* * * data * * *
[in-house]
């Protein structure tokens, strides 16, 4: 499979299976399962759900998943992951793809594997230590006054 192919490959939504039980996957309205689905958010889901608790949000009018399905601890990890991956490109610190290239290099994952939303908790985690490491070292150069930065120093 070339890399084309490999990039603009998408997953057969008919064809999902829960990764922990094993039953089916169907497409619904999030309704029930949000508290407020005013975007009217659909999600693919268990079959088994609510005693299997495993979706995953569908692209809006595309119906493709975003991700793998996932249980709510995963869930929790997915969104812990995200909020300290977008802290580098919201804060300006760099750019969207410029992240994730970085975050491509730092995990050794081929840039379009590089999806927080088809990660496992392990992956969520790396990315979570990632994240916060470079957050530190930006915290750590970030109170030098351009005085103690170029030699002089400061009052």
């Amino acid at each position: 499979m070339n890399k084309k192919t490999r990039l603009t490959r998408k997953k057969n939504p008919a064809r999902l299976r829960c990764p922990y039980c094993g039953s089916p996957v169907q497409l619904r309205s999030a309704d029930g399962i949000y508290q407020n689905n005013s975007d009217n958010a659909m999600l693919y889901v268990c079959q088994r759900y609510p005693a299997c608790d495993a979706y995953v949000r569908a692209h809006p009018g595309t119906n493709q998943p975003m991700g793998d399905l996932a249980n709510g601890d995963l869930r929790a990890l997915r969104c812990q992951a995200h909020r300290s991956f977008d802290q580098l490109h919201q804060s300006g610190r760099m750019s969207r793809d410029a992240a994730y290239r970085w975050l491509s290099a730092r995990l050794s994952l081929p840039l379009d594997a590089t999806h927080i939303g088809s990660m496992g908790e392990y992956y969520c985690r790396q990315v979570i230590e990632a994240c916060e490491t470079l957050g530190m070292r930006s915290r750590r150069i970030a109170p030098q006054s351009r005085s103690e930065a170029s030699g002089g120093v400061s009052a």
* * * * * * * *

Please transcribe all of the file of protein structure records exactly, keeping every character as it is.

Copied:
[in-house]
């Protein structure tokens, strides 16, 4: 499979299976399962759900998943992951793809594997230590006054 192919490959939504039980996957309205689905958010889901608790949000009018399905601890990890991956490109610190290239290099994952939303908790985690490491070292150069930065120093 070339890399084309490999990039603009998408997953057969008919064809999902829960990764922990094993039953089916169907497409619904999030309704029930949000508290407020005013975007009217659909999600693919268990079959088994609510005693299997495993979706995953569908692209809006595309119906493709975003991700793998996932249980709510995963869930929790997915969104812990995200909020300290977008802290580098919201804060300006760099750019969207410029992240994730970085975050491509730092995990050794081929840039379009590089999806927080088809990660496992392990992956969520790396990315979570990632994240916060470079957050530190930006915290750590970030109170030098351009005085103690170029030699002089400061009052």
């Amino acid at each position: 499979m070339n890399k084309k192919t490999r990039l603009t490959r998408k997953k057969n939504p008919a064809r999902l299976r829960c990764p922990y039980c094993g039953s089916p996957v169907q497409l619904r309205s999030a309704d029930g399962i949000y508290q407020n689905n005013s975007d009217n958010a659909m999600l693919y889901v268990c079959q088994r759900y609510p005693a299997c608790d495993a979706y995953v949000r569908a692209h809006p009018g595309t119906n493709q998943p975003m991700g793998d399905l996932a249980n709510g601890d995963l869930r929790a990890l997915r969104c812990q992951a995200h909020r300290s991956f977008d802290q580098l490109h919201q804060s300006g610190r760099m750019s969207r793809d410029a992240a994730y290239r970085w975050l491509s290099a730092r995990l050794s994952l081929p840039l379009d594997a590089t999806h927080i939303g088809s990660m496992g908790e392990y992956y969520c985690r790396q990315v979570i230590e990632a994240c916060e490491t470079l957050g530190m070292r930006s915290r750590r150069i970030a109170p030098q006054s351009r005085s103690e930065a170029s030699g002089g120093v400061s009052a």